Alexandria Digital Research Library

Spatial and temporal variation in biomass accumulation in southern California chaparral

Author:
Uyeda, Kellie Ann
Degree Grantor:
University of California, Santa Barbara. Geography
Degree Supervisor:
Douglas Stow
Place of Publication:
[Santa Barbara, Calif.]
Publisher:
University of California, Santa Barbara
Creation Date:
2015
Issued Date:
2015
Topics:
Geography
Keywords:
Shrub
Fire
Fuel
Shrublands
Remote sensing
Genres:
Dissertations, Academic and Online resources
Dissertation:
Ph.D.--University of California, Santa Barbara, 2015
Description:

Wildfires are a common occurrence in chaparral shrublands, and post-fire patterns of biomass accumulation are important for understanding ecosystem productivity and fuel available for future fires. In this research, I examine patterns of biomass accumulation in southern California chaparral shrublands at early and late stages of post-fire recovery using a combination of detailed field work and remote sensing. Using field measurements of a site with adjacent stands of varying ages and high spatial resolution imagery, I examine patterns of species composition and associated levels of biomass to characterize long-term patterns in biomass accumulation. I also evaluate the potential for utilizing shrub growth ring widths to track annual biomass accumulation in the first decade of post-fire recovery, and test for the relationship between biomass and spatial variation in factors related to the energy and water balance. In addition, I examine the potential for extending the use of shrub growth rings to track biomass across larger spatial extents using satellite-based growth metrics. The study of stands of varying ages reveals that biomass shows substantial variation even within stands of the same age, and that species composition is different in younger stands of chaparral compared to the more mature stands. In the study of growth rings, I find that while measuring growth rings widths is a valuable method for tracking biomass accumulation in the first decade following a fire, there is no apparent relationship between biomass and factors related to the energy and water balance. Annual biomass growth, as estimated from shrub growth ring widths, shows a promising relationship with satellite-based metrics of annual growth, indicating the potential for further study of the relationship over larger spatial extents.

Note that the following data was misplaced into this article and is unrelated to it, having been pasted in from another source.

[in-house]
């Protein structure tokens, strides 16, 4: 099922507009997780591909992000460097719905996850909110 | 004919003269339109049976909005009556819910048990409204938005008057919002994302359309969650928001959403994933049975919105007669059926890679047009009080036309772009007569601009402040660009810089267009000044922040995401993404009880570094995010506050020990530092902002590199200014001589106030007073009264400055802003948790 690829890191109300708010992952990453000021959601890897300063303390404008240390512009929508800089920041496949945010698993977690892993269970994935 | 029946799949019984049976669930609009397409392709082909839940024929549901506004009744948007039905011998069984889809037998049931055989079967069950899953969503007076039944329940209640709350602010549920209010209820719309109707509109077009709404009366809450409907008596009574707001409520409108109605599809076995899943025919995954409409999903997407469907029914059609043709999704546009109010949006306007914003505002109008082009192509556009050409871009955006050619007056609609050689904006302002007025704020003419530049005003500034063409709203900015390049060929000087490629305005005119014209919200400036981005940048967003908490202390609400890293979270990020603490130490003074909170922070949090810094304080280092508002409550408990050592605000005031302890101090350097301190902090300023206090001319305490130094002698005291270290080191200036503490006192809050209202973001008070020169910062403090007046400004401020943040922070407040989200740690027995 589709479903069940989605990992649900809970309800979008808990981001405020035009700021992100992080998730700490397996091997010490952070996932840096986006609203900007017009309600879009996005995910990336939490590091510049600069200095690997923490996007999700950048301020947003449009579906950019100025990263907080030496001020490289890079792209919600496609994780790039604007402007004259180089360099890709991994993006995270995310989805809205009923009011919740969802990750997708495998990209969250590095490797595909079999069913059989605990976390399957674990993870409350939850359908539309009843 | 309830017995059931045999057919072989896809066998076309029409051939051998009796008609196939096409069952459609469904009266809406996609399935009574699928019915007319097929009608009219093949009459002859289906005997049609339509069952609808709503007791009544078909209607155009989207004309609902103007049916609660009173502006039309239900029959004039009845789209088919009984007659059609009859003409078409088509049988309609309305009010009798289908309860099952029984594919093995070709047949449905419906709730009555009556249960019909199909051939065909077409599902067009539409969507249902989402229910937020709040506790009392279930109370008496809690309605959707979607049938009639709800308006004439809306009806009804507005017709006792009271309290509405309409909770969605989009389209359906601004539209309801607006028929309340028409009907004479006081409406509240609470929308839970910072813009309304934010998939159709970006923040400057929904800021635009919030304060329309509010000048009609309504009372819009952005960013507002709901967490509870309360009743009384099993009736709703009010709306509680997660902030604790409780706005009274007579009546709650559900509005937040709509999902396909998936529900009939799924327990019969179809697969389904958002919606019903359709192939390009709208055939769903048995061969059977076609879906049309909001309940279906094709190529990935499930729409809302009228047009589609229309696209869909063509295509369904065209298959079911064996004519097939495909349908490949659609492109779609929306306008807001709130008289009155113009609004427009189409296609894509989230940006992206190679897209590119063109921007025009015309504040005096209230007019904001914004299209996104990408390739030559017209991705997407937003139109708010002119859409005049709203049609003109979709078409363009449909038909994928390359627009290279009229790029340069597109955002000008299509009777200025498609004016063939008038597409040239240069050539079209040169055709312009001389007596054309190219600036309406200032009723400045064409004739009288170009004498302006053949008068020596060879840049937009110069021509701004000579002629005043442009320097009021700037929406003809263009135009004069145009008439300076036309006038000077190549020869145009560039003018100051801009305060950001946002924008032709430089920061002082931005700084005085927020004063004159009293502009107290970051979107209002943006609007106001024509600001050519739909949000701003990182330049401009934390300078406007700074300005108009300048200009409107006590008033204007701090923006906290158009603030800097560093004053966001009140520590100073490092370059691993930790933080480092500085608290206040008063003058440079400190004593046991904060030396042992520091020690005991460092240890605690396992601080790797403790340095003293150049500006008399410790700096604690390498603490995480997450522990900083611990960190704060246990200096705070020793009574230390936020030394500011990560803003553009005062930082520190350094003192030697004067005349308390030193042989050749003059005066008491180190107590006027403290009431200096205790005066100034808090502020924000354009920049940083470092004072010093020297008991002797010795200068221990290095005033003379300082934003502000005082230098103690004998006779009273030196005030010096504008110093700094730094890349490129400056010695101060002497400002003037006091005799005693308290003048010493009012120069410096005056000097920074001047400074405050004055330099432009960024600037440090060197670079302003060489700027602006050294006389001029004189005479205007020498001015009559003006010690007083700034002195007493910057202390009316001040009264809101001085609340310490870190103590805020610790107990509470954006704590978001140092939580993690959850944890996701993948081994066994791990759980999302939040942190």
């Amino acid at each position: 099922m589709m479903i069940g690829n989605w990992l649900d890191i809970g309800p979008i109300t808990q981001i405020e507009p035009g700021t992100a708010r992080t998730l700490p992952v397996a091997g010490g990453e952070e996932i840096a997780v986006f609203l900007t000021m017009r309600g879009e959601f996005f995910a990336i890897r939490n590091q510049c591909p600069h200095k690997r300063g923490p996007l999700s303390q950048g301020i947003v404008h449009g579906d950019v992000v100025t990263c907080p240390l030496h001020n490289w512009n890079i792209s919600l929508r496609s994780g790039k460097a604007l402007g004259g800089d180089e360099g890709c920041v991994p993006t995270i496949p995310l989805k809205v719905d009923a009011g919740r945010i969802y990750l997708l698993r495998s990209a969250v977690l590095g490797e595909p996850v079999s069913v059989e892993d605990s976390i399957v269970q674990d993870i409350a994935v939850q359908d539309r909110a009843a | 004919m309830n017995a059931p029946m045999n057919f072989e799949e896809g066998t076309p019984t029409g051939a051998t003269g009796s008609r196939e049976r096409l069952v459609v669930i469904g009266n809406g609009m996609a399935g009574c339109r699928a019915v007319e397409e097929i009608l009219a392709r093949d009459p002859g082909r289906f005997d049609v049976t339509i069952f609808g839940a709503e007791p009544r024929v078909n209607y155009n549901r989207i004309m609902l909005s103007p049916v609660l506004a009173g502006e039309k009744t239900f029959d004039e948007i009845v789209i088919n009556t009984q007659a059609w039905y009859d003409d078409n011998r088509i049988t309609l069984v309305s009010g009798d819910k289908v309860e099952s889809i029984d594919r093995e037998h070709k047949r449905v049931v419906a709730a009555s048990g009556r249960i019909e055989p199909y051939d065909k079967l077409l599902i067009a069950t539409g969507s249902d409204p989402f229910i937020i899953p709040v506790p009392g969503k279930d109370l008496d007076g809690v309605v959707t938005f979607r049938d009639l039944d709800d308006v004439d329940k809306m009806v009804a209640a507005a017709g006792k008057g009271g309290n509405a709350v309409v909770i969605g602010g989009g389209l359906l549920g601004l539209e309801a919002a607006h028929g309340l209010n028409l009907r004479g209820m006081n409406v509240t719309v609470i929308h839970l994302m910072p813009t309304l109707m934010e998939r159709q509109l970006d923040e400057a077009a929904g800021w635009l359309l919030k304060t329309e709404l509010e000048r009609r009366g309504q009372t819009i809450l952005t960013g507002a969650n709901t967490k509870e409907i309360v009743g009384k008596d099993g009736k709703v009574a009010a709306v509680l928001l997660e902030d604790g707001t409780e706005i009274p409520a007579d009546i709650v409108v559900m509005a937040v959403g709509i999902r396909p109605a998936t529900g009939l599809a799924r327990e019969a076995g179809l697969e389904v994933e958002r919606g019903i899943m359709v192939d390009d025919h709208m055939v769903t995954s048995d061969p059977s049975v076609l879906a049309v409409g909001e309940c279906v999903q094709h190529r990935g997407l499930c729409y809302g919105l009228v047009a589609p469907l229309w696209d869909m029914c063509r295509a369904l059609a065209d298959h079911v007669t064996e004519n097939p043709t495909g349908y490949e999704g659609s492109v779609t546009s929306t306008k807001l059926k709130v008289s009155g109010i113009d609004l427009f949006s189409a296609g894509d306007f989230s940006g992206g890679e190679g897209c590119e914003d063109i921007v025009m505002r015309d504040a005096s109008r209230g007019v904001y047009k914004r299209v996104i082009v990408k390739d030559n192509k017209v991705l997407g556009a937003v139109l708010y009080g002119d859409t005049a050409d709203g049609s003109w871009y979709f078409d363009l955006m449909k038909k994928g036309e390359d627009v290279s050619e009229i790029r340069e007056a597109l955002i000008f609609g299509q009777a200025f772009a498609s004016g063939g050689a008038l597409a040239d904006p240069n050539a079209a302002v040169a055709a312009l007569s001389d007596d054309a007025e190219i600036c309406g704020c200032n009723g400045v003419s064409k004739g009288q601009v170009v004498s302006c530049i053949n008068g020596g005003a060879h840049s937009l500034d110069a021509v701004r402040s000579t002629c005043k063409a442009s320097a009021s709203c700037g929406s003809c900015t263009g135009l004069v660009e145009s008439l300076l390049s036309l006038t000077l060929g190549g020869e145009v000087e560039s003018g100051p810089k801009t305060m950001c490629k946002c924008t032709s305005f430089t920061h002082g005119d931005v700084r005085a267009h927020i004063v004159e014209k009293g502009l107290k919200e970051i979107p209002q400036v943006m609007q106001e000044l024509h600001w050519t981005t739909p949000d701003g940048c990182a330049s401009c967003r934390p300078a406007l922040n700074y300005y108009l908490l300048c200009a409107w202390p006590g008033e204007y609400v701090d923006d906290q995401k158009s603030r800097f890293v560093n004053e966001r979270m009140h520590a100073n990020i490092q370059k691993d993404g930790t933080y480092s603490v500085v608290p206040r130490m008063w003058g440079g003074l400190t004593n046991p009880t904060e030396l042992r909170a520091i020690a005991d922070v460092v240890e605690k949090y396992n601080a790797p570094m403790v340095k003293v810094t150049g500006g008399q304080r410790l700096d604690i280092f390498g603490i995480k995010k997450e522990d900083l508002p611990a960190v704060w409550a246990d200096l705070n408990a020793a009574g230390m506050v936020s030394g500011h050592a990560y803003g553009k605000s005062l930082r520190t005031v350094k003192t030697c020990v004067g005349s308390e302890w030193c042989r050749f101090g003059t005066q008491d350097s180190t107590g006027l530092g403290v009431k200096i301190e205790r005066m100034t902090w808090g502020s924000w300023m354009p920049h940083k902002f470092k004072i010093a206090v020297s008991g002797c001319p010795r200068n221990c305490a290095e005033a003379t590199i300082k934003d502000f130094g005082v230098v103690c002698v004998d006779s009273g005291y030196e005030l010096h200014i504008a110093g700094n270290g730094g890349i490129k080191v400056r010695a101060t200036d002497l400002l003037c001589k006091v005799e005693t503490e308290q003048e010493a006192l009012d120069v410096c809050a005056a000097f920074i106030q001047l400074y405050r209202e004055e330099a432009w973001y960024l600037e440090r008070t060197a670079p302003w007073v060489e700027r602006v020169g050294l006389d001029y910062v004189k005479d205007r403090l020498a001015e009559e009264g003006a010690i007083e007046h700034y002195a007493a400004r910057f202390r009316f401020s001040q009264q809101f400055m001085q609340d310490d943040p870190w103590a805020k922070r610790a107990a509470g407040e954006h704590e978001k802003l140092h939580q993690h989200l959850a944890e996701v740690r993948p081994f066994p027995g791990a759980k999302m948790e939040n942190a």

Physical Description:
1 online resource (116 pages)
Format:
Text
Collection(s):
UCSB electronic theses and dissertations
ARK:
ark:/48907/f38050tx
ISBN:
9781339218540
Catalog System Number:
990045866200203776
Rights:
Inc.icon only.dark In Copyright
Copyright Holder:
Kellie Uyeda
File Description
Access: Public access
Uyeda_ucsb_0035D_12700.pdf pdf (Portable Document Format)